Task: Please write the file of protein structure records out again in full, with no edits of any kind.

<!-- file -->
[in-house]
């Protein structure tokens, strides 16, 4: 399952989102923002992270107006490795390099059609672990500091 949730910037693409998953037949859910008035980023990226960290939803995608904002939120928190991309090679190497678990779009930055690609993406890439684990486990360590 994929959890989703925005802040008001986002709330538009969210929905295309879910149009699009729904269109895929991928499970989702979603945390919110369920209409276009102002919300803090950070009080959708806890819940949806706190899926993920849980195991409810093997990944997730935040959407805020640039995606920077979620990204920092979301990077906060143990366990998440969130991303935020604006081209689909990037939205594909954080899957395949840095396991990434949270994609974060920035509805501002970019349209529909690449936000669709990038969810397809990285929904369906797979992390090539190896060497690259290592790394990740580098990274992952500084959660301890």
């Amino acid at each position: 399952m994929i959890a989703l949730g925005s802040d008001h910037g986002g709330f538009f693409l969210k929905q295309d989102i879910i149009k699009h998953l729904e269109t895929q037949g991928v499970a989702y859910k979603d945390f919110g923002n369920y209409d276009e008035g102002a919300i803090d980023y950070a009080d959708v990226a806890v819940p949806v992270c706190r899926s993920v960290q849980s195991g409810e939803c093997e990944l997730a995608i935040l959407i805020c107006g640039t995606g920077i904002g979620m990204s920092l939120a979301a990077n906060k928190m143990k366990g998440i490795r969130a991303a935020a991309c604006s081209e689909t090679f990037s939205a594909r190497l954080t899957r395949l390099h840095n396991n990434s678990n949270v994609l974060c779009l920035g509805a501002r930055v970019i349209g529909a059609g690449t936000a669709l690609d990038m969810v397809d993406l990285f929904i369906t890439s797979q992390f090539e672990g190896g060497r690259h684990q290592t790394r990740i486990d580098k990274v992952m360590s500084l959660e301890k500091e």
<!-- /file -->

[in-house]
């Protein structure tokens, strides 16, 4: 399952989102923002992270107006490795390099059609672990500091 949730910037693409998953037949859910008035980023990226960290939803995608904002939120928190991309090679190497678990779009930055690609993406890439684990486990360590 994929959890989703925005802040008001986002709330538009969210929905295309879910149009699009729904269109895929991928499970989702979603945390919110369920209409276009102002919300803090950070009080959708806890819940949806706190899926993920849980195991409810093997990944997730935040959407805020640039995606920077979620990204920092979301990077906060143990366990998440969130991303935020604006081209689909990037939205594909954080899957395949840095396991990434949270994609974060920035509805501002970019349209529909690449936000669709990038969810397809990285929904369906797979992390090539190896060497690259290592790394990740580098990274992952500084959660301890």
């Amino acid at each position: 399952m994929i959890a989703l949730g925005s802040d008001h910037g986002g709330f538009f693409l969210k929905q295309d989102i879910i149009k699009h998953l729904e269109t895929q037949g991928v499970a989702y859910k979603d945390f919110g923002n369920y209409d276009e008035g102002a919300i803090d980023y950070a009080d959708v990226a806890v819940p949806v992270c706190r899926s993920v960290q849980s195991g409810e939803c093997e990944l997730a995608i935040l959407i805020c107006g640039t995606g920077i904002g979620m990204s920092l939120a979301a990077n906060k928190m143990k366990g998440i490795r969130a991303a935020a991309c604006s081209e689909t090679f990037s939205a594909r190497l954080t899957r395949l390099h840095n396991n990434s678990n949270v994609l974060c779009l920035g509805a501002r930055v970019i349209g529909a059609g690449t936000a669709l690609d990038m969810v397809d993406l990285f929904i369906t890439s797979q992390f090539e672990g190896g060497r690259h684990q290592t790394r990740i486990d580098k990274v992952m360590s500084l959660e301890k500091e």